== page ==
While grocery shopping on a Saturday, with two of my children, I quickly lost count of the number of impatient shoppers. I’m sure it wasn’t the best parenting move to allow both of them to have their own mini-shopping cart…in a semi-crowded supermarket…just before a Winter storm was about to hit. But they wanted to help and I encourage independence. We had only been shopping about 3 minutes before the sighs of irritated shoppers became painfully obvious. For example, when my daughter’s wheel went wonky and the woman picking out potato chips next to her gave me a look of “my goodness, get her out of my way.” I stared her down with the biggest smile – she still wasn’t happy – even though it took a mere 4 seconds to get the wheel back on track. We picked up the pace and moved on.
All in all, we had a productive morning. As a special treat, I took my littles to the McDonalds drive-thru (don’t judge, all things in moderation – including fast-food). Our food was delivered in record-time and I pulled forward to hand out drinks. I did not notice I hadn’t pulled up far enough until the guy behind me laid on his horn, threw his arms up and started shouting “get out of the way, lady.” Seriously, it was a matter of seconds and we’d be on our way and OUT OF HIS WAY. His lack of patience was mind-boggling. Even worse was when I saw a very young child riding shot-gun with him, witnessing this bad behavior. Surrounded by many adults with impatient behavior, it got me thinking about what triggers us to reach a point of annoyance that leads us down a path of impatience.
The psychology of patience tells us, “impatience is mainly a person’s inability to withstand a certain irritating emotion.” A few examples of what causes a trigger leading to irritating emotions could be: running late when we are in a hurry, not seeing results as quickly as we’d like or experiencing a different outcome then originally expected.
I like to think I am a patient person. With three littles 6 years old and under, most days I have no choice but to channel my inner zen and not sweat the little things (but I am not perfect and I do sweat some things). Where I find myself being the most impatient is when it takes longer than expected to show results. Whether those results are potty-training my youngest little or launching a new marketing campaign. Both examples, despite being extremely different situations, trigger an irritating emotion of not experiencing the outcome I want – more quickly.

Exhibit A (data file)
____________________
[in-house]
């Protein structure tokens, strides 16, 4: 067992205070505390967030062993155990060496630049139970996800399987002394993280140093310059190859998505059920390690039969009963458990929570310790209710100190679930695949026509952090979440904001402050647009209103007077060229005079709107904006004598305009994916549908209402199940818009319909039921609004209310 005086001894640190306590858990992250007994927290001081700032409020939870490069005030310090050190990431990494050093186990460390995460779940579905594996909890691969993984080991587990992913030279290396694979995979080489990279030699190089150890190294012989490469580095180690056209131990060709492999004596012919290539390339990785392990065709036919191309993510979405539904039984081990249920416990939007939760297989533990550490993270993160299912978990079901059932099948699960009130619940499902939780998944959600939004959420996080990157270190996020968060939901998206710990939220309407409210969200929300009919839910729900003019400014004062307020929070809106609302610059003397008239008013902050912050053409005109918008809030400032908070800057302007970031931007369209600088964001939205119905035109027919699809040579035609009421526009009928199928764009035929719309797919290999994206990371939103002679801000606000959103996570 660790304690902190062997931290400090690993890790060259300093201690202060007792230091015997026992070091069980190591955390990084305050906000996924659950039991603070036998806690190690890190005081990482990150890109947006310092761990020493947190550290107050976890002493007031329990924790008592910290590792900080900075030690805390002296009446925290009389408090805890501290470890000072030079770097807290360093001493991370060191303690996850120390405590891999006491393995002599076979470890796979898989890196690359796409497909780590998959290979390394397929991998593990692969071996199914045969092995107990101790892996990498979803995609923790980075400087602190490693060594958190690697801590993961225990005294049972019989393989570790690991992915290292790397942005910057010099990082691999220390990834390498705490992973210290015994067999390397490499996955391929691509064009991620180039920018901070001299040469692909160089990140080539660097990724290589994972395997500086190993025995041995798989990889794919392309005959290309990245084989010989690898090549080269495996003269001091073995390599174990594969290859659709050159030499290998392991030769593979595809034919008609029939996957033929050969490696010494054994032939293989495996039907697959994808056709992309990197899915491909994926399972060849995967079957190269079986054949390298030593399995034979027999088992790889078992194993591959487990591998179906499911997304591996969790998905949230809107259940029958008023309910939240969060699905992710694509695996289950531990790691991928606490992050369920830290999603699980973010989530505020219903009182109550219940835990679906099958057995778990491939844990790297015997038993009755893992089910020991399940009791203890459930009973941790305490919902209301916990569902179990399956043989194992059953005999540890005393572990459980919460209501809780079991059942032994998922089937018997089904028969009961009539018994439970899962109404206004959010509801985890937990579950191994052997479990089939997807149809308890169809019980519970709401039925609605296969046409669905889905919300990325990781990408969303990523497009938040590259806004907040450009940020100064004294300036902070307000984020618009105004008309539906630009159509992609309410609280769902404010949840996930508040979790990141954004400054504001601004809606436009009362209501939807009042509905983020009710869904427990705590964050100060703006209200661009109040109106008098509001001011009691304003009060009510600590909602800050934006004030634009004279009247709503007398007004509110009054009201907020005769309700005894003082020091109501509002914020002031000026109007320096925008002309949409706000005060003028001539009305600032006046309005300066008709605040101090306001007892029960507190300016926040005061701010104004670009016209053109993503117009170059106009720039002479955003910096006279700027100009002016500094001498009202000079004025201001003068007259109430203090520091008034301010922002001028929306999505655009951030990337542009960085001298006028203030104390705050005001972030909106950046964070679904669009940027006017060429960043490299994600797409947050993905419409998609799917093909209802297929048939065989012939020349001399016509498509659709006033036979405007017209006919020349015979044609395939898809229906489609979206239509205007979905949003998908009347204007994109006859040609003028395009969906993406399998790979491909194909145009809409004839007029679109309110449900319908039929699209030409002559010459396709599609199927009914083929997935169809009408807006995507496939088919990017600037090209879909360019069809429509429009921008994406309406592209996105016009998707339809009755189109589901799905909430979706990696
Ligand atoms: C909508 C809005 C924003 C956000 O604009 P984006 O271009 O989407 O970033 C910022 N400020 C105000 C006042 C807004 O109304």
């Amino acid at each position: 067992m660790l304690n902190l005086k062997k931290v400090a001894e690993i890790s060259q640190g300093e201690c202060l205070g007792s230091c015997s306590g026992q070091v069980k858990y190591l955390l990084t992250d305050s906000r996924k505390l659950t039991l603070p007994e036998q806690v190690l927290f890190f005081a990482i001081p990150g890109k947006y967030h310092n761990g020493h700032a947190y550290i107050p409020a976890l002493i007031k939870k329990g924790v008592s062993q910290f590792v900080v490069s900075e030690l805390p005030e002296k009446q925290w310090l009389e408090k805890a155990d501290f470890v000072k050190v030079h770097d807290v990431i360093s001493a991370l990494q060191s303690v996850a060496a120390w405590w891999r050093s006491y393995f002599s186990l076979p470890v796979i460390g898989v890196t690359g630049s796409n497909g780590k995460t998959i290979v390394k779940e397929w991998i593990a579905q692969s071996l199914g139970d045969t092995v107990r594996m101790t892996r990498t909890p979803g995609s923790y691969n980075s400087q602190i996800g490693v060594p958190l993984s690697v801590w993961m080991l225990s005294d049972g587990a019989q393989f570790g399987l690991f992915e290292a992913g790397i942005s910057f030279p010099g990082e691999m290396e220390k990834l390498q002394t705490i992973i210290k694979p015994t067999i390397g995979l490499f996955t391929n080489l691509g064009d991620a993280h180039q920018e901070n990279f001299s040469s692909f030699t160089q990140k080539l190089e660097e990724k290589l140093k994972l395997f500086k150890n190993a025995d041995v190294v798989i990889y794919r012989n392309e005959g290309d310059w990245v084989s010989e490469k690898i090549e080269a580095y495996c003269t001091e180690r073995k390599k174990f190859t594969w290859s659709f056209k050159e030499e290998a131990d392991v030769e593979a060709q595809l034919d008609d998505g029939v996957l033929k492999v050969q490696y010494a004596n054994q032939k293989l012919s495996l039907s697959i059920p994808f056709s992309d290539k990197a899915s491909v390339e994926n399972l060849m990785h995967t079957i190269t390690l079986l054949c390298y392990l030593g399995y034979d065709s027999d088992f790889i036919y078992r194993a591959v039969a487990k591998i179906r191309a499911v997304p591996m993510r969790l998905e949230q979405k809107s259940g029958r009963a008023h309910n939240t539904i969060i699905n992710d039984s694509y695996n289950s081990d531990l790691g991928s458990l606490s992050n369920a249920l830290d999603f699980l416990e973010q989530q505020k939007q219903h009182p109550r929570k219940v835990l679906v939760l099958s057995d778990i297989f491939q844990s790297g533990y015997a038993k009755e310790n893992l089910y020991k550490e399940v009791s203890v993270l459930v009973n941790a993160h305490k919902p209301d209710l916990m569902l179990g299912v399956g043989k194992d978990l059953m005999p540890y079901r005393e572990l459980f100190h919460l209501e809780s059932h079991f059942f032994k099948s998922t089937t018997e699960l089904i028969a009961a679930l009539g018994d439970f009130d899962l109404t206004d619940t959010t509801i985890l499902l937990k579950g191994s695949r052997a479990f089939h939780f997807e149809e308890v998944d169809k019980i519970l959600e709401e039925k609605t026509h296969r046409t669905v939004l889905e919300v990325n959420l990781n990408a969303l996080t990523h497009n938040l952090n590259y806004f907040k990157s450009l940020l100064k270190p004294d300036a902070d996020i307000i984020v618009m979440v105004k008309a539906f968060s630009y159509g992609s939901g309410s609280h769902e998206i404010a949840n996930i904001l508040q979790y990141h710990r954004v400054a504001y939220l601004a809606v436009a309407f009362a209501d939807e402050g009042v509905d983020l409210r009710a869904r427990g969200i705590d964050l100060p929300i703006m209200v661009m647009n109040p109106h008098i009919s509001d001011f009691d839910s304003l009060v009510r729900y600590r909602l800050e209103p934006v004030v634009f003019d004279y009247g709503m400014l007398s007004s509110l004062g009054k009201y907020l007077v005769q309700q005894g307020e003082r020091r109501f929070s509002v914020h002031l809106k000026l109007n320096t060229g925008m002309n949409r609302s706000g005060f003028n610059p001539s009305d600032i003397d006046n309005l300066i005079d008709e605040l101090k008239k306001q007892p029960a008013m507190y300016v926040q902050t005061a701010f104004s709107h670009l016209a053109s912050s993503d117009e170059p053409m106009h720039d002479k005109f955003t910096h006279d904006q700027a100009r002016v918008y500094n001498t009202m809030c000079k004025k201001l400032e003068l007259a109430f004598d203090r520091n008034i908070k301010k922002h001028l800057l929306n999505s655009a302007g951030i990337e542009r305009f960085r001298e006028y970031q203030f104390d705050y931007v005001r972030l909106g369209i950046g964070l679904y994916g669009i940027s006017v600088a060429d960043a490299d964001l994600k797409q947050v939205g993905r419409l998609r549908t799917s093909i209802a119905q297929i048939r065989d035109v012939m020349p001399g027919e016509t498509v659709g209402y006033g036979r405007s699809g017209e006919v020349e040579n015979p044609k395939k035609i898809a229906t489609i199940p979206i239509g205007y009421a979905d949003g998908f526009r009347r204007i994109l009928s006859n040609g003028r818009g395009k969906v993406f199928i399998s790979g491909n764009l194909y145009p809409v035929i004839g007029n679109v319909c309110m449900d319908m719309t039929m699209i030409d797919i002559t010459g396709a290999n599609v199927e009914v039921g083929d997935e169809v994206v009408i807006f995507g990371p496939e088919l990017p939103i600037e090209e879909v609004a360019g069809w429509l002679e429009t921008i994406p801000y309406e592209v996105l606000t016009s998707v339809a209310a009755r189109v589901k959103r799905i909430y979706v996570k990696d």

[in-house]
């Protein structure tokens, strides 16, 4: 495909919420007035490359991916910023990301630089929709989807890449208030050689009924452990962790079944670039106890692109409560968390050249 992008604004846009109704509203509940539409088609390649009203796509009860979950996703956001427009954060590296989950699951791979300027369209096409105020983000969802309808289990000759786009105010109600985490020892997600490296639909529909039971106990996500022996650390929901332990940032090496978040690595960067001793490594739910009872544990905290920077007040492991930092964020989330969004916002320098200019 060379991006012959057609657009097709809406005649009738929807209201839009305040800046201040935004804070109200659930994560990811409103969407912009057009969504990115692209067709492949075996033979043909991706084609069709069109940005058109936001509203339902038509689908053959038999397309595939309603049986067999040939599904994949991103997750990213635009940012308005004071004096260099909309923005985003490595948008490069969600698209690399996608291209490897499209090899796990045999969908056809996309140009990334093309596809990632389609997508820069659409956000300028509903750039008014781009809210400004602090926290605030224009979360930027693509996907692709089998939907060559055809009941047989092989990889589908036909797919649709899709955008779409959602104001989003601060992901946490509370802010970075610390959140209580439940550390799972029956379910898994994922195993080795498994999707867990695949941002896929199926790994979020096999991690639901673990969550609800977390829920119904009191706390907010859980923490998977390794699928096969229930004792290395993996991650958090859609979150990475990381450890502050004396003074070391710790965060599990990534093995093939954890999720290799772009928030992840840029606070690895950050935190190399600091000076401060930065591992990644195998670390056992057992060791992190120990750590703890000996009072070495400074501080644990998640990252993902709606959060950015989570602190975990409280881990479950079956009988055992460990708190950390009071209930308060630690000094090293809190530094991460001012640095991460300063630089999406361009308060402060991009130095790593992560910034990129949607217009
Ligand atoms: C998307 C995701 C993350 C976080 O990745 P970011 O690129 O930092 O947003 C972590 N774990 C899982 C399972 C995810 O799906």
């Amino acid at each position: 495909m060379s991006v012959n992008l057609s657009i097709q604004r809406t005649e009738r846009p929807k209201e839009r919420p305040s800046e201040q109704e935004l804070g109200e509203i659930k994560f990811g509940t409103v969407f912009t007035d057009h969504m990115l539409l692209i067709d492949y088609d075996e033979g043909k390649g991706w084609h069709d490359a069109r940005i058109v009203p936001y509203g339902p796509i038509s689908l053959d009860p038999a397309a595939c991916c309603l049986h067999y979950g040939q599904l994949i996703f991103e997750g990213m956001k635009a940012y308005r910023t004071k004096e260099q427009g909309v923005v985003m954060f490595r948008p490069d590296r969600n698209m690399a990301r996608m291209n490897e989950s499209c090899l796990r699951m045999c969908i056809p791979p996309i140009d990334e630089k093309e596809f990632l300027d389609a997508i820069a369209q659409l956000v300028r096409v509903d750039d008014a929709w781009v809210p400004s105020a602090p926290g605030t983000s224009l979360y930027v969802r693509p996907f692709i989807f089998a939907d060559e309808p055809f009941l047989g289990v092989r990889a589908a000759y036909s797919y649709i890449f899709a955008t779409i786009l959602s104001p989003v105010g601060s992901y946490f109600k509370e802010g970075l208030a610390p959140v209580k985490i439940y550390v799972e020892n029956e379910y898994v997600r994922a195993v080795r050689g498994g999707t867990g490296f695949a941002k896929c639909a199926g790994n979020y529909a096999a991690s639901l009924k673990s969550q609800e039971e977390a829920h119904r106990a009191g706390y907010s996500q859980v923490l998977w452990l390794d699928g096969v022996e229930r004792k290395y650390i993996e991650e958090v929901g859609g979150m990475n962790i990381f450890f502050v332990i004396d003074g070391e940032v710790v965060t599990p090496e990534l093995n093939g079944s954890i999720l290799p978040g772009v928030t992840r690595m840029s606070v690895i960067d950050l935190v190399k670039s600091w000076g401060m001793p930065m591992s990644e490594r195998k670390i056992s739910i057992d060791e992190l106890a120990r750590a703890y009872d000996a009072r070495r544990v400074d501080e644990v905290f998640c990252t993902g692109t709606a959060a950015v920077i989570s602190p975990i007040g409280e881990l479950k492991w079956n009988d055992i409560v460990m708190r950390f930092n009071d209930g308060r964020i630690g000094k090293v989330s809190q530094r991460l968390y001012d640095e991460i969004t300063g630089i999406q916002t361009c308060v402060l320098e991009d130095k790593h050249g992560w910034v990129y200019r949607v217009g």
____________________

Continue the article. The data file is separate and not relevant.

This week at work I was reminded and encouraged about the importance of being patient and not losing sight of the positive momentum we are building to deliver results the business requires. A colleague shared, “Our brains are wired to want to succeed and sometimes sabotage us when we don’t. It’s up to us to keep our minds right when we aren’t getting the desired outcomes. Stay the course, work the plan and remember the initial, positive outcomes and how we got them.” How encouraging is that? After he shared that with the broader team, our sales pipeline spiked by nearly a third. A timely reminder of the importance of being patient and keeping it positive.
A few of my employees had performance reviews due this week. While compiling data to enter successes, I received yet another reminder on the importance of being patient. In the middle of 2018 the team applied an Account Based Marketing strategy to a demand generation campaign for a niche group of higher education institutions. That campaign has generated a 1:40 ROI when you look at the net new logo pipeline it has generated. Wonderful results that didn’t happen overnight. The team stayed the course, worked the plan and celebrated mini-milestones until that fabulous ROI appeared.
What have I learned this week from my supermarket experience with littles to seeing sales pipeline numbers spike? We need to encourage ourselves and those around us to stay the course and avoid situations that trigger frustrating emotions. How do you avoid frustration from creeping in? Do a quick measurement: is your WIN count ahead of your loss count? My children really wanted to help grocery shop and driving their own cart meant they had to be alert (WIN) and avoid interrupting other patrons shopping experience (WIN) – despite irritating some (Loss). I encouraged them along the way and they learned a lesson on independence and awareness (WIN). Reviewing the weekly pipeline results and a single-campaign that is well on its way to breaking a company-wide ROI record (WIN) keeps me in a positive state of mind that progress is happening and that good things do come to those who wait.
#Patience #Leadership #Sales #WorkingMom #DemandGeneration